Voyage to the Bottom of the Sea . . .
Special Effects--A Model of Realism

Even in later years, when Voyage had turned into pretty much a rubber-suit monster-of the-week-program, you still tuned in to watch a delightful cast led by the outstanding Richard Basehart and the very capable David Hedison.  There were still Seaview's fabulous interior sets and of course, the miniature effects, which, although used repeatedly in later seasons, were wonderful.  If lucky, even in the third and fourth season shows, every couple of weeks you'd get a new miniature effects sequence--one could always hope.

I'm hiding down here behind this rock. You're not supposed to be able to see me.

Photo courtesy Bobbie Boeve.

Shot in 20th's back lot Green Tank, the photo at left reveals the true source of the flying sub's power.  Note the lower right-hand corner, where, not quite hidden behind that conveniently located rock, a special effects technician has "launched" FS-1.  For obvious reasons, this sequence never made it to the screen.  As cheap as some of Voyage's later-season rubber-suit monsters were, the miniature work was always top-notch.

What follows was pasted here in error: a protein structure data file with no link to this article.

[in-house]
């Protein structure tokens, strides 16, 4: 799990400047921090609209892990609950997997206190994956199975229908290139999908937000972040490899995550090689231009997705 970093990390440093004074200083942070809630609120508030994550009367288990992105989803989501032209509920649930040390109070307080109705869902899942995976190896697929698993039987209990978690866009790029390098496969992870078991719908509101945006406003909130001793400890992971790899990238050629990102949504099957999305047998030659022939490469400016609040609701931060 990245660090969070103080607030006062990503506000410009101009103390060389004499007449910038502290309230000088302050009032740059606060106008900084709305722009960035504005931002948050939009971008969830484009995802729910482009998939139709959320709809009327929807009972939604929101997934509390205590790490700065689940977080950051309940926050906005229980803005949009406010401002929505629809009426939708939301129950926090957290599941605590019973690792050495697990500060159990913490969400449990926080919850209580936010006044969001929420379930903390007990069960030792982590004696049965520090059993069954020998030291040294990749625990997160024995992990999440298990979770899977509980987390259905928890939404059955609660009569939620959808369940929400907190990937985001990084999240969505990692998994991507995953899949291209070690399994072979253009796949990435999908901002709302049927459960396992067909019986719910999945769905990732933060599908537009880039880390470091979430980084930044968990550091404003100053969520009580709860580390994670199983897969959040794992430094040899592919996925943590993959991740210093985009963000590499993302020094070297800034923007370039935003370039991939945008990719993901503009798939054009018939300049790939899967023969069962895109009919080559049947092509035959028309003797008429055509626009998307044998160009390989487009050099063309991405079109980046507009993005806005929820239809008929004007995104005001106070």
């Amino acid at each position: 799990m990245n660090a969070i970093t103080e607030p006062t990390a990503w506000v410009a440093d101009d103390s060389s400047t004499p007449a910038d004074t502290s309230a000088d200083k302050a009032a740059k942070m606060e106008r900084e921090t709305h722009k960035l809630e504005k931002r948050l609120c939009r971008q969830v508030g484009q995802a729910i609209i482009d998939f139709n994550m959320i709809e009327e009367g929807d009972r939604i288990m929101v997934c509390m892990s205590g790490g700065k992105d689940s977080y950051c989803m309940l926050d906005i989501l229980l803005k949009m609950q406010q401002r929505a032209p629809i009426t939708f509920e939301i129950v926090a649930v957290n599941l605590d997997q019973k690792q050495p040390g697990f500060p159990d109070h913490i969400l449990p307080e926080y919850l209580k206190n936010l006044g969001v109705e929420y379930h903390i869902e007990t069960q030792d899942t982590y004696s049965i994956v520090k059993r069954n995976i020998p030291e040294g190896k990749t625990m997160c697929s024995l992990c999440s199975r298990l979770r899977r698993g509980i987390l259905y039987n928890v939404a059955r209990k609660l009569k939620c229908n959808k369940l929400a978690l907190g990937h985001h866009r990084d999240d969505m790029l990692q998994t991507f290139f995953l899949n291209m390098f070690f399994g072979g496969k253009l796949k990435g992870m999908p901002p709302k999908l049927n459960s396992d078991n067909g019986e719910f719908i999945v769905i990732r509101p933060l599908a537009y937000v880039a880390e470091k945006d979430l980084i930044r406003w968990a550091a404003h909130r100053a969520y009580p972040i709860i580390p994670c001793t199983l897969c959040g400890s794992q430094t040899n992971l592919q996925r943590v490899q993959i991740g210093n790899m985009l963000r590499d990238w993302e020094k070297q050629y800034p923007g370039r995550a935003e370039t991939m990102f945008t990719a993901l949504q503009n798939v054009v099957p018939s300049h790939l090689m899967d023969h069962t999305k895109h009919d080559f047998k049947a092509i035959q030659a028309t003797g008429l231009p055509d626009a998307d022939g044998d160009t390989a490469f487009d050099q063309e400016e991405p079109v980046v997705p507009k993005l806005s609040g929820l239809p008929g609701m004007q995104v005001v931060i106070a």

Preparing the 8 foot model for an underwater shot for the Voyage movie.
Effects technicians prepares the eight-foot model of Seaview for underwater action--these photos taken from an effects session conducted for the original 1961 film.  The size of the model is not nearly as critical for underwater shots as it is for "surface" shots, which is why the eight-footer was employed here.  Aside from being ungainly to work with underwater, it simply wasn't necessary to use the larger (eighteen-foot) version for such sequences.

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